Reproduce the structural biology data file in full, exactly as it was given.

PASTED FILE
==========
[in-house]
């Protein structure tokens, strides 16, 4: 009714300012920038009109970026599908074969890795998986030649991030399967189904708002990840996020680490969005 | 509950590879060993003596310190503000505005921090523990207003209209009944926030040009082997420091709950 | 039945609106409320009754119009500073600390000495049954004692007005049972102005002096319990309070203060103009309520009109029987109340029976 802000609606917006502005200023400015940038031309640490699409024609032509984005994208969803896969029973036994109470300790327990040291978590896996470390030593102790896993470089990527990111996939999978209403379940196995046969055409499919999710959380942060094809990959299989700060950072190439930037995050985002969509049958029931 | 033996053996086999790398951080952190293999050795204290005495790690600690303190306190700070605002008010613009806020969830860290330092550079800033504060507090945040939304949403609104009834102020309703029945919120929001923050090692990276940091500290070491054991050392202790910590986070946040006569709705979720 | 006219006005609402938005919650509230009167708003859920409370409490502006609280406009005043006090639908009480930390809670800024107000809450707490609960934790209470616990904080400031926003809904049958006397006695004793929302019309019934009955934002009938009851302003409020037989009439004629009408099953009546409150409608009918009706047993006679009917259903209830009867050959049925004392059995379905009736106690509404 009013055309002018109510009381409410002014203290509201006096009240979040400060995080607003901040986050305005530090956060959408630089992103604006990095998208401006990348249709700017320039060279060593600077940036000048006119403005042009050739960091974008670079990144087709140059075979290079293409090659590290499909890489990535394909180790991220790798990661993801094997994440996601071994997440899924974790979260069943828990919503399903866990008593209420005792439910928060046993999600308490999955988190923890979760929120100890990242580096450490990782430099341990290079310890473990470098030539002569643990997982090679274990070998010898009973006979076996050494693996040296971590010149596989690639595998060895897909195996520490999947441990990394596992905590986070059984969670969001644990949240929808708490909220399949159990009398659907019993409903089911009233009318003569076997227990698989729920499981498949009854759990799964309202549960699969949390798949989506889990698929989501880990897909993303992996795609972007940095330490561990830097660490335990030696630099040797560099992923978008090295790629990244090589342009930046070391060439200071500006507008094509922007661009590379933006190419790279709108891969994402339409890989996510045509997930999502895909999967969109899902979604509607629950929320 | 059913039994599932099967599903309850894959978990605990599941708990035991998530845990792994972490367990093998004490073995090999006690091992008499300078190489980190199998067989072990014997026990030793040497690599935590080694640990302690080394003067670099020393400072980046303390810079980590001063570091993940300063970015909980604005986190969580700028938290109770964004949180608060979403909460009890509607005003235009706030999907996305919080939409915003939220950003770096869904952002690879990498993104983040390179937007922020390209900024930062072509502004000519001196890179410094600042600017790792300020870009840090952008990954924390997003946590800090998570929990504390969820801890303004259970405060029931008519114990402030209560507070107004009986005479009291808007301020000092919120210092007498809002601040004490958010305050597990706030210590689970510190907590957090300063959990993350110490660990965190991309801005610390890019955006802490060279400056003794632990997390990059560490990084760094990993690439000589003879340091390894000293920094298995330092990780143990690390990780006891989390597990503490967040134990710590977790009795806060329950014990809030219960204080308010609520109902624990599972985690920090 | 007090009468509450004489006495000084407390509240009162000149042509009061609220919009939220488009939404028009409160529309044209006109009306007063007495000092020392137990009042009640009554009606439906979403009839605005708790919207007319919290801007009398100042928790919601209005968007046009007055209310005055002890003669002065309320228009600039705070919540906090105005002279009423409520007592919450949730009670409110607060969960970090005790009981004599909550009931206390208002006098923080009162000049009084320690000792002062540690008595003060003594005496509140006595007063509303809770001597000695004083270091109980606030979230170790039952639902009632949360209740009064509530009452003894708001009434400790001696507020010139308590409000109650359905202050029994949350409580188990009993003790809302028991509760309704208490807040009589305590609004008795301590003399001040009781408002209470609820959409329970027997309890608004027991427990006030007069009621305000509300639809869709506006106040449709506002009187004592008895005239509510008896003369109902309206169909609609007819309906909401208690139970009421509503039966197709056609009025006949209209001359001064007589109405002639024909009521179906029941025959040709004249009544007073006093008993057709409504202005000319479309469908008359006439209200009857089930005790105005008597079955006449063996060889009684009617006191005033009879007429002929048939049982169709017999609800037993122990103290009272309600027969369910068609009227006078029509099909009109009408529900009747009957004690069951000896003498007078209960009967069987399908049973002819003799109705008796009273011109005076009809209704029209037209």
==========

[in-house]
């Protein structure tokens, strides 16, 4: 009714300012920038009109970026599908074969890795998986030649991030399967189904708002990840996020680490969005 | 509950590879060993003596310190503000505005921090523990207003209209009944926030040009082997420091709950 | 039945609106409320009754119009500073600390000495049954004692007005049972102005002096319990309070203060103009309520009109029987109340029976 802000609606917006502005200023400015940038031309640490699409024609032509984005994208969803896969029973036994109470300790327990040291978590896996470390030593102790896993470089990527990111996939999978209403379940196995046969055409499919999710959380942060094809990959299989700060950072190439930037995050985002969509049958029931 | 033996053996086999790398951080952190293999050795204290005495790690600690303190306190700070605002008010613009806020969830860290330092550079800033504060507090945040939304949403609104009834102020309703029945919120929001923050090692990276940091500290070491054991050392202790910590986070946040006569709705979720 | 006219006005609402938005919650509230009167708003859920409370409490502006609280406009005043006090639908009480930390809670800024107000809450707490609960934790209470616990904080400031926003809904049958006397006695004793929302019309019934009955934002009938009851302003409020037989009439004629009408099953009546409150409608009918009706047993006679009917259903209830009867050959049925004392059995379905009736106690509404 009013055309002018109510009381409410002014203290509201006096009240979040400060995080607003901040986050305005530090956060959408630089992103604006990095998208401006990348249709700017320039060279060593600077940036000048006119403005042009050739960091974008670079990144087709140059075979290079293409090659590290499909890489990535394909180790991220790798990661993801094997994440996601071994997440899924974790979260069943828990919503399903866990008593209420005792439910928060046993999600308490999955988190923890979760929120100890990242580096450490990782430099341990290079310890473990470098030539002569643990997982090679274990070998010898009973006979076996050494693996040296971590010149596989690639595998060895897909195996520490999947441990990394596992905590986070059984969670969001644990949240929808708490909220399949159990009398659907019993409903089911009233009318003569076997227990698989729920499981498949009854759990799964309202549960699969949390798949989506889990698929989501880990897909993303992996795609972007940095330490561990830097660490335990030696630099040797560099992923978008090295790629990244090589342009930046070391060439200071500006507008094509922007661009590379933006190419790279709108891969994402339409890989996510045509997930999502895909999967969109899902979604509607629950929320 | 059913039994599932099967599903309850894959978990605990599941708990035991998530845990792994972490367990093998004490073995090999006690091992008499300078190489980190199998067989072990014997026990030793040497690599935590080694640990302690080394003067670099020393400072980046303390810079980590001063570091993940300063970015909980604005986190969580700028938290109770964004949180608060979403909460009890509607005003235009706030999907996305919080939409915003939220950003770096869904952002690879990498993104983040390179937007922020390209900024930062072509502004000519001196890179410094600042600017790792300020870009840090952008990954924390997003946590800090998570929990504390969820801890303004259970405060029931008519114990402030209560507070107004009986005479009291808007301020000092919120210092007498809002601040004490958010305050597990706030210590689970510190907590957090300063959990993350110490660990965190991309801005610390890019955006802490060279400056003794632990997390990059560490990084760094990993690439000589003879340091390894000293920094298995330092990780143990690390990780006891989390597990503490967040134990710590977790009795806060329950014990809030219960204080308010609520109902624990599972985690920090 | 007090009468509450004489006495000084407390509240009162000149042509009061609220919009939220488009939404028009409160529309044209006109009306007063007495000092020392137990009042009640009554009606439906979403009839605005708790919207007319919290801007009398100042928790919601209005968007046009007055209310005055002890003669002065309320228009600039705070919540906090105005002279009423409520007592919450949730009670409110607060969960970090005790009981004599909550009931206390208002006098923080009162000049009084320690000792002062540690008595003060003594005496509140006595007063509303809770001597000695004083270091109980606030979230170790039952639902009632949360209740009064509530009452003894708001009434400790001696507020010139308590409000109650359905202050029994949350409580188990009993003790809302028991509760309704208490807040009589305590609004008795301590003399001040009781408002209470609820959409329970027997309890608004027991427990006030007069009621305000509300639809869709506006106040449709506002009187004592008895005239509510008896003369109902309206169909609609007819309906909401208690139970009421509503039966197709056609009025006949209209001359001064007589109405002639024909009521179906029941025959040709004249009544007073006093008993057709409504202005000319479309469908008359006439209200009857089930005790105005008597079955006449063996060889009684009617006191005033009879007429002929048939049982169709017999609800037993122990103290009272309600027969369910068609009227006078029509099909009109009408529900009747009957004690069951000896003498007078209960009967069987399908049973002819003799109705008796009273011109005076009809209704029209037209």